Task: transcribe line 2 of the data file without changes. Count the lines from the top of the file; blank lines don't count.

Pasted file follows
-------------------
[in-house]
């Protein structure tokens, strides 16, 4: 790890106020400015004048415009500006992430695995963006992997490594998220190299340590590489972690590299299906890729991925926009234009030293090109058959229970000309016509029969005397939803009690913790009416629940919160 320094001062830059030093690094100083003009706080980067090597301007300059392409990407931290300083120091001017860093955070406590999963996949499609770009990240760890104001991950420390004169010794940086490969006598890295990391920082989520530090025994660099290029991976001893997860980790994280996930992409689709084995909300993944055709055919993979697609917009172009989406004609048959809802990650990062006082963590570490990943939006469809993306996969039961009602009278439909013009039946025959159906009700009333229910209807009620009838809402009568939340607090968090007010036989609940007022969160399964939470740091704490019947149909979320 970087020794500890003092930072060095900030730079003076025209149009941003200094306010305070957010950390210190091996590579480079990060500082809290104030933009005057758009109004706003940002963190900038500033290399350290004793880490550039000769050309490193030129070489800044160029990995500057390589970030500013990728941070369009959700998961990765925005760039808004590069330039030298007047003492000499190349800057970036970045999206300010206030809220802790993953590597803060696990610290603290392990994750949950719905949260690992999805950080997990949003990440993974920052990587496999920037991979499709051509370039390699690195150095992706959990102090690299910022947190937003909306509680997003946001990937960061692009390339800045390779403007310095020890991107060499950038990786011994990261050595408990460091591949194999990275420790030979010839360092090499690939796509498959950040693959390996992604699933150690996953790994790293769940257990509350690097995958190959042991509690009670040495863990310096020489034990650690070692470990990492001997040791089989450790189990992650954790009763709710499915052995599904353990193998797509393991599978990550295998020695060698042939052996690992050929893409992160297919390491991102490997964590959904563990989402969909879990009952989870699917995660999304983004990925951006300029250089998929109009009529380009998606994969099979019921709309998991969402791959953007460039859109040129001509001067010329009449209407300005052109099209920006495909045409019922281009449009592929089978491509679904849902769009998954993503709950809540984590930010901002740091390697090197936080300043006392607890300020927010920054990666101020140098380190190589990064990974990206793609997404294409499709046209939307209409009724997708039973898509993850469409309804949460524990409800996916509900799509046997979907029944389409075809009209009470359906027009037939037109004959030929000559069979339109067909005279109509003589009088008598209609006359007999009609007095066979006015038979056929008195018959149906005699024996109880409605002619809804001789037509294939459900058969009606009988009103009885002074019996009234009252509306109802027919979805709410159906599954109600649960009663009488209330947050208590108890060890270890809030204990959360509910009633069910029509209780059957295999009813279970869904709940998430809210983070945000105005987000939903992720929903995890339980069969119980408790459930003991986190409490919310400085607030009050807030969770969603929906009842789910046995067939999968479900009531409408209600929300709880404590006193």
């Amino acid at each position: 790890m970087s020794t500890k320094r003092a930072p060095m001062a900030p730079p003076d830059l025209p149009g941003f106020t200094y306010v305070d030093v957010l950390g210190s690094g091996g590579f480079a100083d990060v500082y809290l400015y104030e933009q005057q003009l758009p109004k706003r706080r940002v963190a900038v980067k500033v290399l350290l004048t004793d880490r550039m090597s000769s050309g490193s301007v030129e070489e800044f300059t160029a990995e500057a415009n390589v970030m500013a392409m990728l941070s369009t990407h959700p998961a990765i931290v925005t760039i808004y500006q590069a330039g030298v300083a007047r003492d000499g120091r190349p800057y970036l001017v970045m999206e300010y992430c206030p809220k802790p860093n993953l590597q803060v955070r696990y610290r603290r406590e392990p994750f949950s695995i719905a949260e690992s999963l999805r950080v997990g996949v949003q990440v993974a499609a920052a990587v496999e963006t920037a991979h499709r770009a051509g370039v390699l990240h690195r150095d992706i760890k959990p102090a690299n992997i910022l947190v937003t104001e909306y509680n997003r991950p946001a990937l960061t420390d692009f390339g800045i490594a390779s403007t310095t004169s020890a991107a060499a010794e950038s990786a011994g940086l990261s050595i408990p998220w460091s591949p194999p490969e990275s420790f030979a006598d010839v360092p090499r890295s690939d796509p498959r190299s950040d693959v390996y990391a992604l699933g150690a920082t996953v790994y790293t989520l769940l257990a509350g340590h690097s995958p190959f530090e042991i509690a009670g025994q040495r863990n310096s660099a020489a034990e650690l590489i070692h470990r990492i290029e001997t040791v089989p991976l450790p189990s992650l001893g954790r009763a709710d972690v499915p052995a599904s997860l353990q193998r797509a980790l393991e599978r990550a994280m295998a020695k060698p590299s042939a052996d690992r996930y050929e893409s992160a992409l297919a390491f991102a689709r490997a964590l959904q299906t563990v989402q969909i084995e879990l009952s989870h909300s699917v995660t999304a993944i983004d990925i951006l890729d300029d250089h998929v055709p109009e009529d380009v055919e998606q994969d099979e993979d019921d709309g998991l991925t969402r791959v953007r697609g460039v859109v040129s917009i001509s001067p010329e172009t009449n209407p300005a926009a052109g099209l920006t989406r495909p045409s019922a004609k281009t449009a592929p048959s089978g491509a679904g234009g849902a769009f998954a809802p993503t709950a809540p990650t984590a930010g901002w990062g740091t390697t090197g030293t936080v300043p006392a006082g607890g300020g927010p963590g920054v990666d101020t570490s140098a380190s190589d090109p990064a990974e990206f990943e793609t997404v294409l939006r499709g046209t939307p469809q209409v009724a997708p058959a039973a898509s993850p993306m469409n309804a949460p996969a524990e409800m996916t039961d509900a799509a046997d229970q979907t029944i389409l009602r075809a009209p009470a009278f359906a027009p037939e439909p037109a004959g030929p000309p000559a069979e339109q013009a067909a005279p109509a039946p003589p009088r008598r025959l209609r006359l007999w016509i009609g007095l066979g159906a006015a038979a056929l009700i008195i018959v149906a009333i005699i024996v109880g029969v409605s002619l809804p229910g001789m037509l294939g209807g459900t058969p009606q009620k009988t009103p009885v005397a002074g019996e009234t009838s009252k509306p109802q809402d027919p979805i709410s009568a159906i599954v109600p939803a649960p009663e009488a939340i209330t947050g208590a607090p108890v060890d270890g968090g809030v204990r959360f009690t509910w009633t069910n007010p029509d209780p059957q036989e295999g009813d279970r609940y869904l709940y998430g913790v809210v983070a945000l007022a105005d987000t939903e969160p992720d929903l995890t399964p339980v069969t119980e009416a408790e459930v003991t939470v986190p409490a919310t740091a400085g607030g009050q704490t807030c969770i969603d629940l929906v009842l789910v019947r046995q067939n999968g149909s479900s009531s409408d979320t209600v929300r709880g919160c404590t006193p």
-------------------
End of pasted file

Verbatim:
């Protein structure tokens, strides 16, 4: 790890106020400015004048415009500006992430695995963006992997490594998220190299340590590489972690590299299906890729991925926009234009030293090109058959229970000309016509029969005397939803009690913790009416629940919160 320094001062830059030093690094100083003009706080980067090597301007300059392409990407931290300083120091001017860093955070406590999963996949499609770009990240760890104001991950420390004169010794940086490969006598890295990391920082989520530090025994660099290029991976001893997860980790994280996930992409689709084995909300993944055709055919993979697609917009172009989406004609048959809802990650990062006082963590570490990943939006469809993306996969039961009602009278439909013009039946025959159906009700009333229910209807009620009838809402009568939340607090968090007010036989609940007022969160399964939470740091704490019947149909979320 970087020794500890003092930072060095900030730079003076025209149009941003200094306010305070957010950390210190091996590579480079990060500082809290104030933009005057758009109004706003940002963190900038500033290399350290004793880490550039000769050309490193030129070489800044160029990995500057390589970030500013990728941070369009959700998961990765925005760039808004590069330039030298007047003492000499190349800057970036970045999206300010206030809220802790993953590597803060696990610290603290392990994750949950719905949260690992999805950080997990949003990440993974920052990587496999920037991979499709051509370039390699690195150095992706959990102090690299910022947190937003909306509680997003946001990937960061692009390339800045390779403007310095020890991107060499950038990786011994990261050595408990460091591949194999990275420790030979010839360092090499690939796509498959950040693959390996992604699933150690996953790994790293769940257990509350690097995958190959042991509690009670040495863990310096020489034990650690070692470990990492001997040791089989450790189990992650954790009763709710499915052995599904353990193998797509393991599978990550295998020695060698042939052996690992050929893409992160297919390491991102490997964590959904563990989402969909879990009952989870699917995660999304983004990925951006300029250089998929109009009529380009998606994969099979019921709309998991969402791959953007460039859109040129001509001067010329009449209407300005052109099209920006495909045409019922281009449009592929089978491509679904849902769009998954993503709950809540984590930010901002740091390697090197936080300043006392607890300020927010920054990666101020140098380190190589990064990974990206793609997404294409499709046209939307209409009724997708039973898509993850469409309804949460524990409800996916509900799509046997979907029944389409075809009209009470359906027009037939037109004959030929000559069979339109067909005279109509003589009088008598209609006359007999009609007095066979006015038979056929008195018959149906005699024996109880409605002619809804001789037509294939459900058969009606009988009103009885002074019996009234009252509306109802027919979805709410159906599954109600649960009663009488209330947050208590108890060890270890809030204990959360509910009633069910029509209780059957295999009813279970869904709940998430809210983070945000105005987000939903992720929903995890339980069969119980408790459930003991986190409490919310400085607030009050807030969770969603929906009842789910046995067939999968479900009531409408209600929300709880404590006193």